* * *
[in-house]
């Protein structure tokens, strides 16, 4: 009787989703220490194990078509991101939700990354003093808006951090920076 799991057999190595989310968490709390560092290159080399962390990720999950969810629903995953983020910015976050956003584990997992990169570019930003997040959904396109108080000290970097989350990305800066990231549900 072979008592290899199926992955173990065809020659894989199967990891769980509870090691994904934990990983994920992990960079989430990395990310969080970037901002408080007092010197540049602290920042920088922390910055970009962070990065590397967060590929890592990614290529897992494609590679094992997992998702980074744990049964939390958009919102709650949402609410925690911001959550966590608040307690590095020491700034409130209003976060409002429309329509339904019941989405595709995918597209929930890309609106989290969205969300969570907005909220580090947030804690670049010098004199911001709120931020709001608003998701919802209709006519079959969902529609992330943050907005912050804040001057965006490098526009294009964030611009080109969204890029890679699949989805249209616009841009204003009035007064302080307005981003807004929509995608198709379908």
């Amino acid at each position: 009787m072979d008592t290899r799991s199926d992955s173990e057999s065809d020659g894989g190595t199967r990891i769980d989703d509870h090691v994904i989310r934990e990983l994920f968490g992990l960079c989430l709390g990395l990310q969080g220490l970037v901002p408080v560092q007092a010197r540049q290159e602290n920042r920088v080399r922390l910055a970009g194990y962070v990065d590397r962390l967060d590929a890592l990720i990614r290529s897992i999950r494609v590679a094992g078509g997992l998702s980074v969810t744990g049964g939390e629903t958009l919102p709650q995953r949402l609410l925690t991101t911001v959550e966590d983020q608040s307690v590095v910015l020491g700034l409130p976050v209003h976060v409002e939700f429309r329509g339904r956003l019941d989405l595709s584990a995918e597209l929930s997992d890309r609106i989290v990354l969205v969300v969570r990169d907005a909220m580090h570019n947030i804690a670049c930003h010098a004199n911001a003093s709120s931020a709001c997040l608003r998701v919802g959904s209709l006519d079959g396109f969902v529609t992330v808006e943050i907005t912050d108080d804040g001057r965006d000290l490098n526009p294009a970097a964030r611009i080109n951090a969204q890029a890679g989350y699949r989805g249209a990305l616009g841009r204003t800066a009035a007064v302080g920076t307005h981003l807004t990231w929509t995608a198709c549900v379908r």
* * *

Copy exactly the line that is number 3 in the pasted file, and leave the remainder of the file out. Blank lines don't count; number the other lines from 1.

């Amino acid at each position: 009787m072979d008592t290899r799991s199926d992955s173990e057999s065809d020659g894989g190595t199967r990891i769980d989703d509870h090691v994904i989310r934990e990983l994920f968490g992990l960079c989430l709390g990395l990310q969080g220490l970037v901002p408080v560092q007092a010197r540049q290159e602290n920042r920088v080399r922390l910055a970009g194990y962070v990065d590397r962390l967060d590929a890592l990720i990614r290529s897992i999950r494609v590679a094992g078509g997992l998702s980074v969810t744990g049964g939390e629903t958009l919102p709650q995953r949402l609410l925690t991101t911001v959550e966590d983020q608040s307690v590095v910015l020491g700034l409130p976050v209003h976060v409002e939700f429309r329509g339904r956003l019941d989405l595709s584990a995918e597209l929930s997992d890309r609106i989290v990354l969205v969300v969570r990169d907005a909220m580090h570019n947030i804690a670049c930003h010098a004199n911001a003093s709120s931020a709001c997040l608003r998701v919802g959904s209709l006519d079959g396109f969902v529609t992330v808006e943050i907005t912050d108080d804040g001057r965006d000290l490098n526009p294009a970097a964030r611009i080109n951090a969204q890029a890679g989350y699949r989805g249209a990305l616009g841009r204003t800066a009035a007064v302080g920076t307005h981003l807004t990231w929509t995608a198709c549900v379908r």